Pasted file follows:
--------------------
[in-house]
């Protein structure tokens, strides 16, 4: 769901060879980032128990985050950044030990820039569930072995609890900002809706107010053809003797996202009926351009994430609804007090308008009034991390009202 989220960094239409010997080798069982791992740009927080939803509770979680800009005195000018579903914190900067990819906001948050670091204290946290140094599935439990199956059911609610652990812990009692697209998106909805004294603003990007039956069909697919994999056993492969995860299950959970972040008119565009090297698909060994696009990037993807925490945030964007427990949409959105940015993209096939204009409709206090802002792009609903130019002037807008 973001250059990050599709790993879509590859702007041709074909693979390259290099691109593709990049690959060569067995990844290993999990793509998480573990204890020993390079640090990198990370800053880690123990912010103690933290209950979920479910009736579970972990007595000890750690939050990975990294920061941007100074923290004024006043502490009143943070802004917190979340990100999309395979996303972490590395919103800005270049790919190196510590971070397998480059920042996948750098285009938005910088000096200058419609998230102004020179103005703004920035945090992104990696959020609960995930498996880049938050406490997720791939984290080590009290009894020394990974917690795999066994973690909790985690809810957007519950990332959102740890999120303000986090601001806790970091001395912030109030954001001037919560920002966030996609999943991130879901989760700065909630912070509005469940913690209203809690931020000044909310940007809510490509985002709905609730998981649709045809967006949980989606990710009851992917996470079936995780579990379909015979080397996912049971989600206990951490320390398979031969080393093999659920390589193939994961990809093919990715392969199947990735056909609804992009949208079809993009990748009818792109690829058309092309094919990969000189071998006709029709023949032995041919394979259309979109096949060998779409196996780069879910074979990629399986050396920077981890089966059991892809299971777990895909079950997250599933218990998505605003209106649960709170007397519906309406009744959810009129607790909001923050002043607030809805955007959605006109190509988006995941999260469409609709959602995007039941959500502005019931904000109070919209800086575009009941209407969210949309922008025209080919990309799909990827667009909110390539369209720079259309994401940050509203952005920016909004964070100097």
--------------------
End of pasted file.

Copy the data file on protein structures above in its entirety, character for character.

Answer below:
[in-house]
């Protein structure tokens, strides 16, 4: 769901060879980032128990985050950044030990820039569930072995609890900002809706107010053809003797996202009926351009994430609804007090308008009034991390009202 989220960094239409010997080798069982791992740009927080939803509770979680800009005195000018579903914190900067990819906001948050670091204290946290140094599935439990199956059911609610652990812990009692697209998106909805004294603003990007039956069909697919994999056993492969995860299950959970972040008119565009090297698909060994696009990037993807925490945030964007427990949409959105940015993209096939204009409709206090802002792009609903130019002037807008 973001250059990050599709790993879509590859702007041709074909693979390259290099691109593709990049690959060569067995990844290993999990793509998480573990204890020993390079640090990198990370800053880690123990912010103690933290209950979920479910009736579970972990007595000890750690939050990975990294920061941007100074923290004024006043502490009143943070802004917190979340990100999309395979996303972490590395919103800005270049790919190196510590971070397998480059920042996948750098285009938005910088000096200058419609998230102004020179103005703004920035945090992104990696959020609960995930498996880049938050406490997720791939984290080590009290009894020394990974917690795999066994973690909790985690809810957007519950990332959102740890999120303000986090601001806790970091001395912030109030954001001037919560920002966030996609999943991130879901989760700065909630912070509005469940913690209203809690931020000044909310940007809510490509985002709905609730998981649709045809967006949980989606990710009851992917996470079936995780579990379909015979080397996912049971989600206990951490320390398979031969080393093999659920390589193939994961990809093919990715392969199947990735056909609804992009949208079809993009990748009818792109690829058309092309094919990969000189071998006709029709023949032995041919394979259309979109096949060998779409196996780069879910074979990629399986050396920077981890089966059991892809299971777990895909079950997250599933218990998505605003209106649960709170007397519906309406009744959810009129607790909001923050002043607030809805955007959605006109190509988006995941999260469409609709959602995007039941959500502005019931904000109070919209800086575009009941209407969210949309922008025209080919990309799909990827667009909110390539369209720079259309994401940050509203952005920016909004964070100097």